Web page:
Ruth Ella Moore

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Ruth Ella Moore
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Ruth Ella Moore
Born (1903-05-19)May 19, 1903
Columbus, Ohio
Died 1994
Rockville, Maryland
Alma mater
Known for
  • First African-American woman to earn a PhD in the natural sciences

Ruth Ella Moore (May 19, 1903 in Columbus, Ohio[1] – 1994) was a bacteriologist, who in 1933 became the first African-American woman to gain a PhD in a natural science.[2] She was a professor and head of the Department of Bacteriology at Howard University, publishing work on tuberculosis, immunology and dental caries, the response of gut microorganisms to antibiotics, and the blood type of African-Americans.

College years

Moore attended Ohio State University for both undergraduate and graduate levels. In 1926, she earned her Bachelor of Science degree, in 1927 her Masters of Science Degree and in 1933 her Ph.D. in Bacteriology.[3] Her dissertation was on the Tuberculosis bacteria and the titles were "Studies on Dissociation of Mycobacterium Tuberculosis" and "A New Method of Concentration on the Tubercule Bacilli as Applied to Sputum And Urine Examination".[4]

Career

During her graduate school years, she taught hygiene and English at Tennessee State College now known as Tennessee State University in Nashville. In 1939, she became assistant Professor of bacteriology at Howard University College of Medicine. In 1948 she was appointed, and in 1955 she was made Head of the Department of Bacteriology. In 1960, she was appointed associate professor of microbiology. She retired in 1973 while holding position of the associate Professor of emeritus of microbiology. While in Howard, she conducted studies on blood groups and enterobacteriacea. She was a member of the American Public Health Association and the American Society of Microbiologists.[3][5] Moore retired in 1971.[6]

Moore's publications include a 1938 discussion of the immunology of dental caries,[7] publications in the 1950s on blood types in African-Americans.[8][9] and a 1963 publication on the sensitivity of gut microorganisms to antibiotics.[10]

Honors

She is believed to be the first African-American woman to earn a Ph.D in the natural sciences.[11][12] US representative Eddie Bernice Johnson introduced a bill recognizing Ruth Ella Moore as well as other scientists in the United States.[13]

Personal life

She died in Rockville Maryland at the age of 91 (1994).[1]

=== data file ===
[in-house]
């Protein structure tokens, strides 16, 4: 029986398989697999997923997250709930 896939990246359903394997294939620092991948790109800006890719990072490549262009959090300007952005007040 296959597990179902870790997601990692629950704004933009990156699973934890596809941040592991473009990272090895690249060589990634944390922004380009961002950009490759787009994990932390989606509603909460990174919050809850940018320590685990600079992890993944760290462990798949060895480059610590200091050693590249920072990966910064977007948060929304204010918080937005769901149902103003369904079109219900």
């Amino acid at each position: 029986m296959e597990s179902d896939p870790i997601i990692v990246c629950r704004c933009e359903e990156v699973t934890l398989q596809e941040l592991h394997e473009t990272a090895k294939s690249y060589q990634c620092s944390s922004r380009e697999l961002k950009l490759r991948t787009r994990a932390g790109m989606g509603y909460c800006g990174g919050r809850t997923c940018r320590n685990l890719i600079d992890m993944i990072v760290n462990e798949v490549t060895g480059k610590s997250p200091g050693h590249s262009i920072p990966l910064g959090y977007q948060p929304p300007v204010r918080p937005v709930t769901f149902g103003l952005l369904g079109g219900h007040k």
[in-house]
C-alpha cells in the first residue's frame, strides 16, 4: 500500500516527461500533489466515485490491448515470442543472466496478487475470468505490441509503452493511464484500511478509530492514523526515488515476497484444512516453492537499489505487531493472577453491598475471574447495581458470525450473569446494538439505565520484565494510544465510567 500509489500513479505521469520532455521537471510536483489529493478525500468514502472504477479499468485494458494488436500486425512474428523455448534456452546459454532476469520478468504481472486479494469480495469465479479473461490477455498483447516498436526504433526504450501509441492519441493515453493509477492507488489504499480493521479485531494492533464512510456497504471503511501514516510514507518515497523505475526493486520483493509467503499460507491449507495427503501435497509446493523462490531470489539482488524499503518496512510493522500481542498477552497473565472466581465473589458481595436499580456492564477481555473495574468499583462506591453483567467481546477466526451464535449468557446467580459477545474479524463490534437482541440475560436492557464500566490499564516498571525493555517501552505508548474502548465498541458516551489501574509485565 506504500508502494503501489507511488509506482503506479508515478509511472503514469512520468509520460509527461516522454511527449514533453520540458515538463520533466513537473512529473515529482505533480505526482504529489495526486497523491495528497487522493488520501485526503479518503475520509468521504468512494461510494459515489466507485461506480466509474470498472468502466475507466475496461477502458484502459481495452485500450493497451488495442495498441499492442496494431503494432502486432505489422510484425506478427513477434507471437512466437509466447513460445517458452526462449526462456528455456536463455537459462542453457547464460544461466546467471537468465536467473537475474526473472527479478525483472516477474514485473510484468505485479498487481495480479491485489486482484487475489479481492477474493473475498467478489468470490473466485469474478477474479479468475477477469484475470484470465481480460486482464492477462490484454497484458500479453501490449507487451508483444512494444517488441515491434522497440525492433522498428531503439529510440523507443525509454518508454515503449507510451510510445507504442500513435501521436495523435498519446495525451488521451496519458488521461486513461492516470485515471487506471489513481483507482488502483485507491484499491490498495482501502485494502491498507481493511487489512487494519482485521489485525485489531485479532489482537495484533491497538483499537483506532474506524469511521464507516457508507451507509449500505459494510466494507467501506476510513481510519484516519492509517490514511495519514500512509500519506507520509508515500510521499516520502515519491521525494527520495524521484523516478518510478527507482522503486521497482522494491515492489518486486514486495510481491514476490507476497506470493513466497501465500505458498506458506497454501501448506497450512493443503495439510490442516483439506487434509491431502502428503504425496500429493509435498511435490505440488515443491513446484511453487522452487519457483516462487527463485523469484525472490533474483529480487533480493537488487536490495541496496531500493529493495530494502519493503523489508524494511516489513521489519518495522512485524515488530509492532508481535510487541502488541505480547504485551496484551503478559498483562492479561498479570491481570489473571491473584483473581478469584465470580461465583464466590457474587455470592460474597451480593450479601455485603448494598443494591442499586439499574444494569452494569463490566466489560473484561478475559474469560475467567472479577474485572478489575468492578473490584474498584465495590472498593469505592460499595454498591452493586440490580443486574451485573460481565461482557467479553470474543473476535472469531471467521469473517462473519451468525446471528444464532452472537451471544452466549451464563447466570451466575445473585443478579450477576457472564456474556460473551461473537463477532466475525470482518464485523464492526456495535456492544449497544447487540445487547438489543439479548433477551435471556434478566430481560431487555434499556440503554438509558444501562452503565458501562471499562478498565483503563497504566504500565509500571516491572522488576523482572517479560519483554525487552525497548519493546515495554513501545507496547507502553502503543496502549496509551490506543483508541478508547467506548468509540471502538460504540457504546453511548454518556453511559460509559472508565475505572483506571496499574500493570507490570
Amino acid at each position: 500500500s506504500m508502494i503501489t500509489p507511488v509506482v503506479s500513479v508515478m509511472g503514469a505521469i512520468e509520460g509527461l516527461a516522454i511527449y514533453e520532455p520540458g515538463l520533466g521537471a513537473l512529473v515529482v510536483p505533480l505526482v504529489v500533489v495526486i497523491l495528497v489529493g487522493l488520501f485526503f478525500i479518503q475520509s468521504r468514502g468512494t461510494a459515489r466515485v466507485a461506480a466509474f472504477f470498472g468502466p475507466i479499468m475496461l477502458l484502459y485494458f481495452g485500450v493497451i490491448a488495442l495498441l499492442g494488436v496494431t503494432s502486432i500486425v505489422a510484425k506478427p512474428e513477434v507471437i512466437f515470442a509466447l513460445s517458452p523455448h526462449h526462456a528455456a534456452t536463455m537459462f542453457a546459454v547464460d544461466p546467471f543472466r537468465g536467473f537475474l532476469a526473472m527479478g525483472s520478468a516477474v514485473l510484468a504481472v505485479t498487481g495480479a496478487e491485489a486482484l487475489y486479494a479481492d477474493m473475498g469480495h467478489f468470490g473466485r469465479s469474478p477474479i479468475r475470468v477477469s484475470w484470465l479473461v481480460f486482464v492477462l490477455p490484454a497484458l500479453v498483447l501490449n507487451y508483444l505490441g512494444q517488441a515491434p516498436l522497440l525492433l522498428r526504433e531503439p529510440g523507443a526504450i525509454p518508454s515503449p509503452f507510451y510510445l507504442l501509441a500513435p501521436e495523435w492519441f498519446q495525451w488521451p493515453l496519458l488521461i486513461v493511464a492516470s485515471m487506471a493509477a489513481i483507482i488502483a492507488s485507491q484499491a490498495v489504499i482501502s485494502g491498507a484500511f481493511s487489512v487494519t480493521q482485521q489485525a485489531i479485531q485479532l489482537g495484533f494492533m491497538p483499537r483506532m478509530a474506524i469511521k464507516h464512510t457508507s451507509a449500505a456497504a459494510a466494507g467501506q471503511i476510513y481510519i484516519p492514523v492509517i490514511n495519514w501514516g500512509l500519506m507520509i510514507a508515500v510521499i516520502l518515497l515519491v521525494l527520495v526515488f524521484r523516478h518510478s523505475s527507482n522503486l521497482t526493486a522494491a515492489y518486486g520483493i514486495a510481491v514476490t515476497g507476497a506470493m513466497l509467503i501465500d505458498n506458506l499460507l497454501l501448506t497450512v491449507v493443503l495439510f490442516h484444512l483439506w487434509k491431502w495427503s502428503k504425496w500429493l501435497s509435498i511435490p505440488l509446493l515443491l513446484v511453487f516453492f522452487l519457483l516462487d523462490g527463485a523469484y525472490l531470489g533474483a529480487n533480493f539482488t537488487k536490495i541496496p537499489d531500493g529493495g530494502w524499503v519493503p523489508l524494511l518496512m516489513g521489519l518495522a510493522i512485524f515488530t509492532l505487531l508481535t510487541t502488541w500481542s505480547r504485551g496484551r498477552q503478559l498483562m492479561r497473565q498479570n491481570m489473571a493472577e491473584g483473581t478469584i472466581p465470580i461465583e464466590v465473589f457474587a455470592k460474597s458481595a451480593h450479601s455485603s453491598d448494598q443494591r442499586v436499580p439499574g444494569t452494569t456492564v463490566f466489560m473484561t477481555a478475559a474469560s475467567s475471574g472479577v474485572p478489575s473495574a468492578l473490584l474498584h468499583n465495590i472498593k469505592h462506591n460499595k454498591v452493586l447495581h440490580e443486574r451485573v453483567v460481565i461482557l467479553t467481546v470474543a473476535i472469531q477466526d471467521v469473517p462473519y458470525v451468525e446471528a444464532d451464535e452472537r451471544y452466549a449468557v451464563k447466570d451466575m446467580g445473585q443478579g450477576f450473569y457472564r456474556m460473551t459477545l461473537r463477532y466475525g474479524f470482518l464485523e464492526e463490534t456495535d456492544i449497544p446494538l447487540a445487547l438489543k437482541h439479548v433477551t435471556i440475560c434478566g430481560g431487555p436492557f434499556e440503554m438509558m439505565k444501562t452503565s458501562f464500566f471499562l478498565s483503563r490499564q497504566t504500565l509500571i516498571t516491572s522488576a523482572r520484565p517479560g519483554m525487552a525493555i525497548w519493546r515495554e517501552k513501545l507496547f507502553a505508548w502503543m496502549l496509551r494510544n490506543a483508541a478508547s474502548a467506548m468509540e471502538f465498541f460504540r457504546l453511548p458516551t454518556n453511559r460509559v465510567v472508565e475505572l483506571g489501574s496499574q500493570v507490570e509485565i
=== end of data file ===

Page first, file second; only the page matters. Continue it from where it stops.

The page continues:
See also

References

  1. ^ a b "American Society for Microbiology". Retrieved 22 February 2016. 
  2. ^ Warren, Wini (1999). Black women scientists in the United States. Bloomington, Ind. [u.a.]: Indiana University Press. ISBN 0253336031. 
  3. ^ a b "African-American Physicians are key figures in black and medical history". 
  4. ^ "Ruth Ella Moore-Bacteriologist-UCI webfiles". The Faces of Science: African Americans in the Sciences. 
  5. ^ Gross, Victoria (January 13, 2016). "History of Black Scientists: Ruth Ella Moore & James McCune Smith". Communities. 
  6. ^ Erickson, Tresa (17 February 2003). "African-American women in science". Clarion-Ledger (Jackson, Mississippi). Retrieved 3 April 2017. 
  7. ^ Moore, Ruth E (1938). "Discussion - The Immunology of Dental Caries". The Dentoscope: Journal of the Howard University College of Dentistry. 18 (1): Article 2. Retrieved 3 April 2017. 
  8. ^ Moore, RE (March 1955). "Distribution of blood factors, ABO, MN and Rh in a group of American Negroes". American Journal of Physical Anthropology. 13 (1): 121–8. doi:10.1002/ajpa.1330130109/full. PMID 14361661. Retrieved 3 April 2017. 
  9. ^ MOORE, RE (16 February 1957). "Occurrence of Rh antigen V in a group of American Negroes,". Journal of the American Medical Association. 163 (7): 544–5. PMID 13398302. 
  10. ^ Briscoe, M. S.; Moore, Ruth E.; Puckett, Dewey E. (December 1963). "The Sensitivity to Antibiotics of Microorganisms Isolated from the Gut of "Blaberus caniifer" Burmeister". AIBS Bulletin. 13 (6): 27. doi:10.2307/1293031. 
  11. ^ Jordan, Diann (2007). Sisters in science : conversations with black women scientists about race, gender, and their passion for science. West Lafayette, Ind.: Purdue University Press. ISBN 1557534454. 
  12. ^ "Moore, Ruth Ella (1903–1994)". BlackPast.org. 
  13. ^ ". 109-1-109 H. Con. Res. 96 Introduced in the House March 15 2015 by Eddie Bernice Johnson". 
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